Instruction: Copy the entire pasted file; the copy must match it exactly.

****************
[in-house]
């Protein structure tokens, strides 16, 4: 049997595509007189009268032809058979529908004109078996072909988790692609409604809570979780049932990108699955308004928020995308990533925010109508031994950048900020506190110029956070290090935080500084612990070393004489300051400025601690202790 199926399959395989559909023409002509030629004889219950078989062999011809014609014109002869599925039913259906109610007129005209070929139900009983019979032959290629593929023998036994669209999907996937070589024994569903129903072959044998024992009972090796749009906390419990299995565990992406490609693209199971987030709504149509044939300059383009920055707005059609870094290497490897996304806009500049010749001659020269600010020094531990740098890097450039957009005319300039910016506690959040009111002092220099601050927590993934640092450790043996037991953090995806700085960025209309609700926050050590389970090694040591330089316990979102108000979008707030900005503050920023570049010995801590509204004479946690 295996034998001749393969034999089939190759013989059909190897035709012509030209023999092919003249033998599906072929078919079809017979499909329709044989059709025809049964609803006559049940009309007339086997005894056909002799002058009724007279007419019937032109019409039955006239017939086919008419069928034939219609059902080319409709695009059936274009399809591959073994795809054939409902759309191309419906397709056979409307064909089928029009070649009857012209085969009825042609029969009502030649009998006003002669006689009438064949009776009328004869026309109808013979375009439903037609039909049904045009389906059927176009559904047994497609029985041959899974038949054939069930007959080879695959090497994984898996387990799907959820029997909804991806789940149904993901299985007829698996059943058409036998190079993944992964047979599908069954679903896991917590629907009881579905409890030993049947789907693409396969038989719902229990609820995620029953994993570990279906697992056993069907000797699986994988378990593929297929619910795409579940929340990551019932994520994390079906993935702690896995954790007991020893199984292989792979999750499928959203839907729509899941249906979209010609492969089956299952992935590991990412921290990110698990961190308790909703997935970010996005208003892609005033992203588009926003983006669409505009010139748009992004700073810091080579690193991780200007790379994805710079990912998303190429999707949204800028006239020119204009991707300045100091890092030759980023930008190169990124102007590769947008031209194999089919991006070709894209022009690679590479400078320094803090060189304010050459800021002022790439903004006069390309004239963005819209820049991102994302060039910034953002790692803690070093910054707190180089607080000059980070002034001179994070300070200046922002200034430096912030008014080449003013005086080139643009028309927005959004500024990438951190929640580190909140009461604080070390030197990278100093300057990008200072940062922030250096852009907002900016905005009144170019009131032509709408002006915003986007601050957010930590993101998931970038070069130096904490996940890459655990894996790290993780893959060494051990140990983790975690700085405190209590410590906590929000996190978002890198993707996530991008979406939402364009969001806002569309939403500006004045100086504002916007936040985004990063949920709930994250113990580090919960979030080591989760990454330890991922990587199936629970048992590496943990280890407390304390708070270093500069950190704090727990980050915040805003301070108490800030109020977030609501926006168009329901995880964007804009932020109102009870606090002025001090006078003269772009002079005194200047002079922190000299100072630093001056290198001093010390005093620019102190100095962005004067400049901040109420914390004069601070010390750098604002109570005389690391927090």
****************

[in-house]
């Protein structure tokens, strides 16, 4: 049997595509007189009268032809058979529908004109078996072909988790692609409604809570979780049932990108699955308004928020995308990533925010109508031994950048900020506190110029956070290090935080500084612990070393004489300051400025601690202790 199926399959395989559909023409002509030629004889219950078989062999011809014609014109002869599925039913259906109610007129005209070929139900009983019979032959290629593929023998036994669209999907996937070589024994569903129903072959044998024992009972090796749009906390419990299995565990992406490609693209199971987030709504149509044939300059383009920055707005059609870094290497490897996304806009500049010749001659020269600010020094531990740098890097450039957009005319300039910016506690959040009111002092220099601050927590993934640092450790043996037991953090995806700085960025209309609700926050050590389970090694040591330089316990979102108000979008707030900005503050920023570049010995801590509204004479946690 295996034998001749393969034999089939190759013989059909190897035709012509030209023999092919003249033998599906072929078919079809017979499909329709044989059709025809049964609803006559049940009309007339086997005894056909002799002058009724007279007419019937032109019409039955006239017939086919008419069928034939219609059902080319409709695009059936274009399809591959073994795809054939409902759309191309419906397709056979409307064909089928029009070649009857012209085969009825042609029969009502030649009998006003002669006689009438064949009776009328004869026309109808013979375009439903037609039909049904045009389906059927176009559904047994497609029985041959899974038949054939069930007959080879695959090497994984898996387990799907959820029997909804991806789940149904993901299985007829698996059943058409036998190079993944992964047979599908069954679903896991917590629907009881579905409890030993049947789907693409396969038989719902229990609820995620029953994993570990279906697992056993069907000797699986994988378990593929297929619910795409579940929340990551019932994520994390079906993935702690896995954790007991020893199984292989792979999750499928959203839907729509899941249906979209010609492969089956299952992935590991990412921290990110698990961190308790909703997935970010996005208003892609005033992203588009926003983006669409505009010139748009992004700073810091080579690193991780200007790379994805710079990912998303190429999707949204800028006239020119204009991707300045100091890092030759980023930008190169990124102007590769947008031209194999089919991006070709894209022009690679590479400078320094803090060189304010050459800021002022790439903004006069390309004239963005819209820049991102994302060039910034953002790692803690070093910054707190180089607080000059980070002034001179994070300070200046922002200034430096912030008014080449003013005086080139643009028309927005959004500024990438951190929640580190909140009461604080070390030197990278100093300057990008200072940062922030250096852009907002900016905005009144170019009131032509709408002006915003986007601050957010930590993101998931970038070069130096904490996940890459655990894996790290993780893959060494051990140990983790975690700085405190209590410590906590929000996190978002890198993707996530991008979406939402364009969001806002569309939403500006004045100086504002916007936040985004990063949920709930994250113990580090919960979030080591989760990454330890991922990587199936629970048992590496943990280890407390304390708070270093500069950190704090727990980050915040805003301070108490800030109020977030609501926006168009329901995880964007804009932020109102009870606090002025001090006078003269772009002079005194200047002079922190000299100072630093001056290198001093010390005093620019102190100095962005004067400049901040109420914390004069601070010390750098604002109570005389690391927090």